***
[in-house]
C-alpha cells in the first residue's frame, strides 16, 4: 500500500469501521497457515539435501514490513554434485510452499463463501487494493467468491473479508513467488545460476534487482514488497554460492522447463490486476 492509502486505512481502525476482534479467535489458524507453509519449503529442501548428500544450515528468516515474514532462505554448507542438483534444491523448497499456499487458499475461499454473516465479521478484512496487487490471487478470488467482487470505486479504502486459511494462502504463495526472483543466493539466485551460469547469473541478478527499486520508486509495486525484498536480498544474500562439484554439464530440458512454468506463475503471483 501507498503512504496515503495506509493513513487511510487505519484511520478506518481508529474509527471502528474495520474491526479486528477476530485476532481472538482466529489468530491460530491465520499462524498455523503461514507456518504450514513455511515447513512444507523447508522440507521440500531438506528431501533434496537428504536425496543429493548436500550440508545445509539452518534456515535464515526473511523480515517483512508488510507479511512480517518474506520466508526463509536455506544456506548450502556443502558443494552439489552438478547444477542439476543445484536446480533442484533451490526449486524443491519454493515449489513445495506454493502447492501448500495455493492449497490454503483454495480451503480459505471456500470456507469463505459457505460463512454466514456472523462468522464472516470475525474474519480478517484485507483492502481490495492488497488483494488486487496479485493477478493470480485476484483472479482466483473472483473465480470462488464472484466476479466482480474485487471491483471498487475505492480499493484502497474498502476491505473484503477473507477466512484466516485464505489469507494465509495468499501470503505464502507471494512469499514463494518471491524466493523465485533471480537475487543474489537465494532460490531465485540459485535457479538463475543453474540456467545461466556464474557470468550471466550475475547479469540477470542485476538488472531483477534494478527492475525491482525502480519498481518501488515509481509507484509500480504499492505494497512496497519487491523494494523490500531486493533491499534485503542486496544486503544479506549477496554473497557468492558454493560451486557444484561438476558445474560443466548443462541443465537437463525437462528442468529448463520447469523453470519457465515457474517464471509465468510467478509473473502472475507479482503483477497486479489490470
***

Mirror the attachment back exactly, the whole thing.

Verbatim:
[in-house]
C-alpha cells in the first residue's frame, strides 16, 4: 500500500469501521497457515539435501514490513554434485510452499463463501487494493467468491473479508513467488545460476534487482514488497554460492522447463490486476 492509502486505512481502525476482534479467535489458524507453509519449503529442501548428500544450515528468516515474514532462505554448507542438483534444491523448497499456499487458499475461499454473516465479521478484512496487487490471487478470488467482487470505486479504502486459511494462502504463495526472483543466493539466485551460469547469473541478478527499486520508486509495486525484498536480498544474500562439484554439464530440458512454468506463475503471483 501507498503512504496515503495506509493513513487511510487505519484511520478506518481508529474509527471502528474495520474491526479486528477476530485476532481472538482466529489468530491460530491465520499462524498455523503461514507456518504450514513455511515447513512444507523447508522440507521440500531438506528431501533434496537428504536425496543429493548436500550440508545445509539452518534456515535464515526473511523480515517483512508488510507479511512480517518474506520466508526463509536455506544456506548450502556443502558443494552439489552438478547444477542439476543445484536446480533442484533451490526449486524443491519454493515449489513445495506454493502447492501448500495455493492449497490454503483454495480451503480459505471456500470456507469463505459457505460463512454466514456472523462468522464472516470475525474474519480478517484485507483492502481490495492488497488483494488486487496479485493477478493470480485476484483472479482466483473472483473465480470462488464472484466476479466482480474485487471491483471498487475505492480499493484502497474498502476491505473484503477473507477466512484466516485464505489469507494465509495468499501470503505464502507471494512469499514463494518471491524466493523465485533471480537475487543474489537465494532460490531465485540459485535457479538463475543453474540456467545461466556464474557470468550471466550475475547479469540477470542485476538488472531483477534494478527492475525491482525502480519498481518501488515509481509507484509500480504499492505494497512496497519487491523494494523490500531486493533491499534485503542486496544486503544479506549477496554473497557468492558454493560451486557444484561438476558445474560443466548443462541443465537437463525437462528442468529448463520447469523453470519457465515457474517464471509465468510467478509473473502472475507479482503483477497486479489490470